Change agent

Ireland-raised David Spillane likes both the past and the future, kayaking in the sea, and doing whatever it takes to keep his firm nimble.

By Liisa Andreassen
Correspondent

Like many of his colleagues, David Spillane, president of Goody Clancy (#7 Best Firm Architecture), a 75-person architecture, planning and preservation firm, went to Boston to attend graduate school. Raised in Ireland, he arrived in Bean Town after working in Dublin and London. His roots are in architecture, but over the course of his career his practice evolved to focus on planning and urban design.

In 2000, he joined Boston-based Goody Clancy as director of planning and urban design, became a principal in 2007, and president in 2014.

“As a leader of our planning practice, my work centered on working with large groups of people to envision change, build a coalition for change, and execute change,” he says.

A conversation with Spillane.

The Zweig Letter: What are some of the most significant changes you have seen within the firm since you have been there?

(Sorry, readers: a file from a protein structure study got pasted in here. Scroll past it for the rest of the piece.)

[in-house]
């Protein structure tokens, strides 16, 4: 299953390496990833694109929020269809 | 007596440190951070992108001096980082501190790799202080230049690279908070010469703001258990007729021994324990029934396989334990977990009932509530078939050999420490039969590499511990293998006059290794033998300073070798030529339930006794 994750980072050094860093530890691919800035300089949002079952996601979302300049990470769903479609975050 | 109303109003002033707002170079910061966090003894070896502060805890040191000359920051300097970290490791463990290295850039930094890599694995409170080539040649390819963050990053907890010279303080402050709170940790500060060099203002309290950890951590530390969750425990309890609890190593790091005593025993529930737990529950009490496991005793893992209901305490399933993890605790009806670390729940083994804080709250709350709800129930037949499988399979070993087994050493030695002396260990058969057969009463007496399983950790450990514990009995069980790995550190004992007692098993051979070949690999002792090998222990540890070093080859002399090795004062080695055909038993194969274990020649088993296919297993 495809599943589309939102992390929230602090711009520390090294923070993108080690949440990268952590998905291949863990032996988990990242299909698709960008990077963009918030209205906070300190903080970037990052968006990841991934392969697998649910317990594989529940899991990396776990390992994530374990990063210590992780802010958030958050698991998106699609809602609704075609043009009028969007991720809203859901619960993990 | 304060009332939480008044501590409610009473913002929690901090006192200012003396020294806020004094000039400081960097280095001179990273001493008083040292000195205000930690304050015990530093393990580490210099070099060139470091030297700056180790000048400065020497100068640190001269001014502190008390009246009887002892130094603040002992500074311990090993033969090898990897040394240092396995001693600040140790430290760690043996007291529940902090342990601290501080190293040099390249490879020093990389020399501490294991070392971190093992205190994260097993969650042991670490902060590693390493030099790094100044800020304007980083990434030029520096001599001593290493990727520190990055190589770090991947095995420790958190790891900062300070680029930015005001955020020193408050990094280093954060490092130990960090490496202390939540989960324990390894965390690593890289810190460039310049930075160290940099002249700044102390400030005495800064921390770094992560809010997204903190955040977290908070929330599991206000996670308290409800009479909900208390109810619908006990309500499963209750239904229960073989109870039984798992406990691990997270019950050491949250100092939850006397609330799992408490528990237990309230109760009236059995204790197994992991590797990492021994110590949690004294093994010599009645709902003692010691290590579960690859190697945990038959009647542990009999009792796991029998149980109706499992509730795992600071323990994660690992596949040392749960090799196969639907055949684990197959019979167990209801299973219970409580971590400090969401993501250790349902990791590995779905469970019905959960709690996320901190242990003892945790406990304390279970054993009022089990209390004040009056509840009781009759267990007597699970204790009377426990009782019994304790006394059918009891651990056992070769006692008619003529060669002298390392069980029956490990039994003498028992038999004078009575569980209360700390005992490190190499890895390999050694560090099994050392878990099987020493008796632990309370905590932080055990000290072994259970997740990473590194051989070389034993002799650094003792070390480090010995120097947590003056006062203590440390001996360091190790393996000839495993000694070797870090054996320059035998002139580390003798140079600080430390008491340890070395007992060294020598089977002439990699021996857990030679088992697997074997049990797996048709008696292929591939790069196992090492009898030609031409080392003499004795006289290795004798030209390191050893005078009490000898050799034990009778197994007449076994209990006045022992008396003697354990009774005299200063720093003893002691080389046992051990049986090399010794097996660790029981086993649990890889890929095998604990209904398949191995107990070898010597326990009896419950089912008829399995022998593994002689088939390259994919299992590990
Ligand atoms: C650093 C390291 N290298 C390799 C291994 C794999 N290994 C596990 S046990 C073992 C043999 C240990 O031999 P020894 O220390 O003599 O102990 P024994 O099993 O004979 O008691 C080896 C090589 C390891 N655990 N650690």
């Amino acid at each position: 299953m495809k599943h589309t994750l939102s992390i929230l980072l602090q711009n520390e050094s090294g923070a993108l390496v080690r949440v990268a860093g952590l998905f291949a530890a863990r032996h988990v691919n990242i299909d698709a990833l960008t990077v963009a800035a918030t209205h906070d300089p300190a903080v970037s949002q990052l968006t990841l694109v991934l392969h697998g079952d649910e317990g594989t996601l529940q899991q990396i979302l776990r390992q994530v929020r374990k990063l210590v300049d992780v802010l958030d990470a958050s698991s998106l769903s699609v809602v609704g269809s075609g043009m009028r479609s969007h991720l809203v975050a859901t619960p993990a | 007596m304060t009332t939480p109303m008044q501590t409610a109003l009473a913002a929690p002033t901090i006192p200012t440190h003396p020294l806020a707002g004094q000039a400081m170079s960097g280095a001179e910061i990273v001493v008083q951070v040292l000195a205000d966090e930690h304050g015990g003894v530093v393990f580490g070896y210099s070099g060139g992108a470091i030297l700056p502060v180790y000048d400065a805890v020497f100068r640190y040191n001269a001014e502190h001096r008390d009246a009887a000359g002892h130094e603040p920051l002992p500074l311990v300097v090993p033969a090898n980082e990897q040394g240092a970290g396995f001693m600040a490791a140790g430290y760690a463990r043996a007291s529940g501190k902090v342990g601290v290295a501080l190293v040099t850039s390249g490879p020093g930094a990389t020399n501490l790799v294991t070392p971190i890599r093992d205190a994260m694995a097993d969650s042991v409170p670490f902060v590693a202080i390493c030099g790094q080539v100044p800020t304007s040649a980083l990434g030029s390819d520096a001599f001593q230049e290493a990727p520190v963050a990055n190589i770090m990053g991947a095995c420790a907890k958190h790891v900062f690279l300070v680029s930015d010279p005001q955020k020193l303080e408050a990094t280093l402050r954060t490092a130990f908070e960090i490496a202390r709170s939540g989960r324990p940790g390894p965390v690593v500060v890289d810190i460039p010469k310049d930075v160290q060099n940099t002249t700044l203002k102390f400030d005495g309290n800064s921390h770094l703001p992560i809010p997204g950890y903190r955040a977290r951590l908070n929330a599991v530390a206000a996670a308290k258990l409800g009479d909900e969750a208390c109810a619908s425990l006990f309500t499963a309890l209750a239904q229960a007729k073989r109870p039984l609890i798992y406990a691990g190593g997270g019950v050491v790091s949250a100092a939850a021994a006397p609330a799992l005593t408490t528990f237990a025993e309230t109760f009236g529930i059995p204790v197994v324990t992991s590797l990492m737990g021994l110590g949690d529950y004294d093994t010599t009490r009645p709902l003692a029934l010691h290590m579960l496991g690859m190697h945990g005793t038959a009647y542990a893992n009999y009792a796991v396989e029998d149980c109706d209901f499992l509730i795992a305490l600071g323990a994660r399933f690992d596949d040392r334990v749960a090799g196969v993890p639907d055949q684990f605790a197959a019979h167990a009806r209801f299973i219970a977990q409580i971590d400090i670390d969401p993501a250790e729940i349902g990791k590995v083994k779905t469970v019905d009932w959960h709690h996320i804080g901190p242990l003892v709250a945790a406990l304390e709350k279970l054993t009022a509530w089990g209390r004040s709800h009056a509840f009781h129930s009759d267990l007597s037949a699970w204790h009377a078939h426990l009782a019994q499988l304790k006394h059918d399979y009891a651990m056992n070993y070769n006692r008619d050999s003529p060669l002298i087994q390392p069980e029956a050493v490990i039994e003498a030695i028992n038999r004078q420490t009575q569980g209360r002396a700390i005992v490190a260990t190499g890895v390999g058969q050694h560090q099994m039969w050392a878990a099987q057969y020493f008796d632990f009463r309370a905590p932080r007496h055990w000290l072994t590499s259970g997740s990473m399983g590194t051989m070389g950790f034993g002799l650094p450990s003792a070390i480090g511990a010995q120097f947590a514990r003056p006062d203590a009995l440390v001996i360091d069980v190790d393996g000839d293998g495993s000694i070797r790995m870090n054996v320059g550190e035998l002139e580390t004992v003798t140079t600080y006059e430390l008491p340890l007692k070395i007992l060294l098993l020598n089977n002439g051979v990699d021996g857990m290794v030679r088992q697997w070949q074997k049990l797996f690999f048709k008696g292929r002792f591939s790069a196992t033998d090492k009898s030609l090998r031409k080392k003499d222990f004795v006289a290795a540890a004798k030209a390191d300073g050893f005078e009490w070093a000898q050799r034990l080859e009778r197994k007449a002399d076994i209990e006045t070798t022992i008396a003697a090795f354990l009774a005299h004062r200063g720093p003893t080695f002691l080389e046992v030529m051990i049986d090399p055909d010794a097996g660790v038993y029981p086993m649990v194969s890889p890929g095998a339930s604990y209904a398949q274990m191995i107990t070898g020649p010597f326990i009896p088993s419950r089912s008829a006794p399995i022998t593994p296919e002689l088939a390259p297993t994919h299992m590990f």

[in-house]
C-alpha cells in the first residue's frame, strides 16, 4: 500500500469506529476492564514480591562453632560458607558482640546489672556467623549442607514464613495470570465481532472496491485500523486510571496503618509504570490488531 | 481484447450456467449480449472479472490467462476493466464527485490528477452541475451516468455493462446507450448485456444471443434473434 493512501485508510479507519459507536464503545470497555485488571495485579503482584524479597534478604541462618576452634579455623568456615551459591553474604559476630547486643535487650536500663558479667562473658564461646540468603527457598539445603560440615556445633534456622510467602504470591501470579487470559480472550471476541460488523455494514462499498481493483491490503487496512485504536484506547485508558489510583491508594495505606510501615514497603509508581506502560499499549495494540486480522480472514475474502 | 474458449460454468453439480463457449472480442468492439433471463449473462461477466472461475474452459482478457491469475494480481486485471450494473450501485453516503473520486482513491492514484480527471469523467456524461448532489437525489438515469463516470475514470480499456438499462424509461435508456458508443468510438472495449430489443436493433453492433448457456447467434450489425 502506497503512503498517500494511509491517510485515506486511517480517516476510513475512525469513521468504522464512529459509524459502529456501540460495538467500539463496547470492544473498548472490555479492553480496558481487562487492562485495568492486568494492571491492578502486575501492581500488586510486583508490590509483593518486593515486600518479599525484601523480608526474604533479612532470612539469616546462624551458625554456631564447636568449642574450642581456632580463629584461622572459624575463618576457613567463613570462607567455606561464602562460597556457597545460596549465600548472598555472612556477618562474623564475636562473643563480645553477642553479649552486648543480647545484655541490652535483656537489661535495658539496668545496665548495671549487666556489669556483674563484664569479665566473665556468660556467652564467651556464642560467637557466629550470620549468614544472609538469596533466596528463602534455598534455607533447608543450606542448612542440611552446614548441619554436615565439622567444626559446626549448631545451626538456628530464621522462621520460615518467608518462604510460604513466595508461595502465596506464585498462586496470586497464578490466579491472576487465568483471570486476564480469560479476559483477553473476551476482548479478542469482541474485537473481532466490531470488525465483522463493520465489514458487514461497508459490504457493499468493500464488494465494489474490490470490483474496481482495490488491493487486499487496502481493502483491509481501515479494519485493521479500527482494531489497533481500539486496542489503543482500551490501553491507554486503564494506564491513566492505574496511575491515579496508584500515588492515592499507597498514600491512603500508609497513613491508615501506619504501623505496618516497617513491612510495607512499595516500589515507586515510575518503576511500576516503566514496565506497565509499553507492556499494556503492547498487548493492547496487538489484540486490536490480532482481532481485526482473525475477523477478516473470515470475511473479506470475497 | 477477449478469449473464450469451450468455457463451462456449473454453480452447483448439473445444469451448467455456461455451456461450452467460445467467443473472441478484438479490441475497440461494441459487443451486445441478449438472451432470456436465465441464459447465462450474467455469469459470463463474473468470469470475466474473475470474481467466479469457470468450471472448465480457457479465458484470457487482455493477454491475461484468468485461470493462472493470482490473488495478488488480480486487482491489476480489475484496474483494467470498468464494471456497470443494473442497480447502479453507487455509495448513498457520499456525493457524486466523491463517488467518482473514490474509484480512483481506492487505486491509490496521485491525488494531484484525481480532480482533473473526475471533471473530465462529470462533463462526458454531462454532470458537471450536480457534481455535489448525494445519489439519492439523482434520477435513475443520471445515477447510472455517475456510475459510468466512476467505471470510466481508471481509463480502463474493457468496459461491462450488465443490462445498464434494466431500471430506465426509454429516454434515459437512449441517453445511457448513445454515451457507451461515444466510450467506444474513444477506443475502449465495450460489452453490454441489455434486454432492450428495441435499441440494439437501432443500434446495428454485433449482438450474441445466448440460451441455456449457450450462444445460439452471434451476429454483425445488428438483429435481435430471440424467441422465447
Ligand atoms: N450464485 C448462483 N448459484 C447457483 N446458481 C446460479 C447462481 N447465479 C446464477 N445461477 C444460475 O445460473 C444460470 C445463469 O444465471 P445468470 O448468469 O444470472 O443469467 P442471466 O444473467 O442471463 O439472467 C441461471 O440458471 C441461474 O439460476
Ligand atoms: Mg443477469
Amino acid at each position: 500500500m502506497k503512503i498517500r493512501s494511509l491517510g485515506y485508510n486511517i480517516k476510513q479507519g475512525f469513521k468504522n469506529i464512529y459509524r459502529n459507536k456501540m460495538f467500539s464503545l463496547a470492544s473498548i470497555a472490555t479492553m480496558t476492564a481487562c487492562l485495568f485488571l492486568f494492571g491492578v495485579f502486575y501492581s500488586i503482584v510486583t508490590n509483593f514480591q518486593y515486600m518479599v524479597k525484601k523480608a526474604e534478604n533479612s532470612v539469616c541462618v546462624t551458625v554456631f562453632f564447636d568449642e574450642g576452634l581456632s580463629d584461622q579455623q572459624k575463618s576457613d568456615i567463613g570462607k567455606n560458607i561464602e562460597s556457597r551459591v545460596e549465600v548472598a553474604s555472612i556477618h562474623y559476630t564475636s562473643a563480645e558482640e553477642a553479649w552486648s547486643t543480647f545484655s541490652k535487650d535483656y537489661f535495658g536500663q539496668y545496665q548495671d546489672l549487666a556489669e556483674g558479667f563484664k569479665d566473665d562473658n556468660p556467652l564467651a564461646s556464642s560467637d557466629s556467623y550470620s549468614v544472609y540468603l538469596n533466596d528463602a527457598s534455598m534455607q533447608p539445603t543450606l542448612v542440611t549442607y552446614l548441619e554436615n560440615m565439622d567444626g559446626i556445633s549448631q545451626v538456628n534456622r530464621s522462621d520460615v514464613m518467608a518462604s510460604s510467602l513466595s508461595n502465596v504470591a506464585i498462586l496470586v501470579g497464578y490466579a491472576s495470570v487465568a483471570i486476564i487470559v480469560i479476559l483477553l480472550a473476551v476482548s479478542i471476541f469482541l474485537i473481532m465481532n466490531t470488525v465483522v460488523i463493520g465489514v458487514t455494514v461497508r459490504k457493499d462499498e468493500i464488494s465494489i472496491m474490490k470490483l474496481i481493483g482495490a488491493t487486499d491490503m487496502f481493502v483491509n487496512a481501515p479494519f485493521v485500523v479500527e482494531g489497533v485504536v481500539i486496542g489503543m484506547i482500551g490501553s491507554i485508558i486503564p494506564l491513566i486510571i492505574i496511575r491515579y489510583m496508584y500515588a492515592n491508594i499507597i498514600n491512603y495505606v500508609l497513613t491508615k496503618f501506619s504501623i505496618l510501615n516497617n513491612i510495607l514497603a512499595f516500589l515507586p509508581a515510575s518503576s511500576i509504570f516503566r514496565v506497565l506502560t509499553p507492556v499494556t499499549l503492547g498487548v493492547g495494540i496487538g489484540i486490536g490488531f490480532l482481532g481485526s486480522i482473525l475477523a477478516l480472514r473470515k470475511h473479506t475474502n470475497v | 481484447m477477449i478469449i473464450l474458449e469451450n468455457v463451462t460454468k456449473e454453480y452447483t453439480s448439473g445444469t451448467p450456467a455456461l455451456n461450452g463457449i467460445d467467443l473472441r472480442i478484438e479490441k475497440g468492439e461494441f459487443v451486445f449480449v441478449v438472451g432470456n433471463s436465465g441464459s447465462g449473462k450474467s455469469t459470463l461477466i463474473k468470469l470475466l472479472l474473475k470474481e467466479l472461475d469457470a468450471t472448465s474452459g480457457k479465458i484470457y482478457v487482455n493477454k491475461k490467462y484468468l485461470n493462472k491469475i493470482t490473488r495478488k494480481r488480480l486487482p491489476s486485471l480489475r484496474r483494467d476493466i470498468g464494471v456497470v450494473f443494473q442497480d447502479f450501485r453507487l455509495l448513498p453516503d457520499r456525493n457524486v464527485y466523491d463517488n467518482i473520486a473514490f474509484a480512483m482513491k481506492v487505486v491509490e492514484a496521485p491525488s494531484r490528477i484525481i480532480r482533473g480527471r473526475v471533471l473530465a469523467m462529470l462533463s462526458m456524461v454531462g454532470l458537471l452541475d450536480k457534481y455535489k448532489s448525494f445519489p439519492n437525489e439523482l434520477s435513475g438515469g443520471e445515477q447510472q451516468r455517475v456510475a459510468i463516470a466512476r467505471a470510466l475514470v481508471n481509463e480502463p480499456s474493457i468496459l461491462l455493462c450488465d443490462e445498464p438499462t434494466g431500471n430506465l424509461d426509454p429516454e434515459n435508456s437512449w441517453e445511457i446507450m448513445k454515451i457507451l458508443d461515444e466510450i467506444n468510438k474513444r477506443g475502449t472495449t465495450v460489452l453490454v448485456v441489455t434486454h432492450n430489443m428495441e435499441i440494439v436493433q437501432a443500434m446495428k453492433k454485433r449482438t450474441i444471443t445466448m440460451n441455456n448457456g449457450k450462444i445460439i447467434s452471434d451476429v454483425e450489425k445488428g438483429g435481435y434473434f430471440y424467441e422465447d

David Spillane: Over the past 10 years, we’ve expanded geographically and our areas of specialization have grown deeper. We’re working nationally with colleges and universities on science and technology facilities, business schools, student life buildings, makerspaces and innovation centers, and campus plans. In our preservation practice, we have worked on more than a dozen National Historic Landmarks and are central to the federal government’s single largest project this year, the transformation of St. Elizabeths Hospital to the new headquarters for Homeland Security. Our planning practice was recognized by the American Planning Association with its National Planning Excellence Award for a Firm in 2013, a very prestigious honor.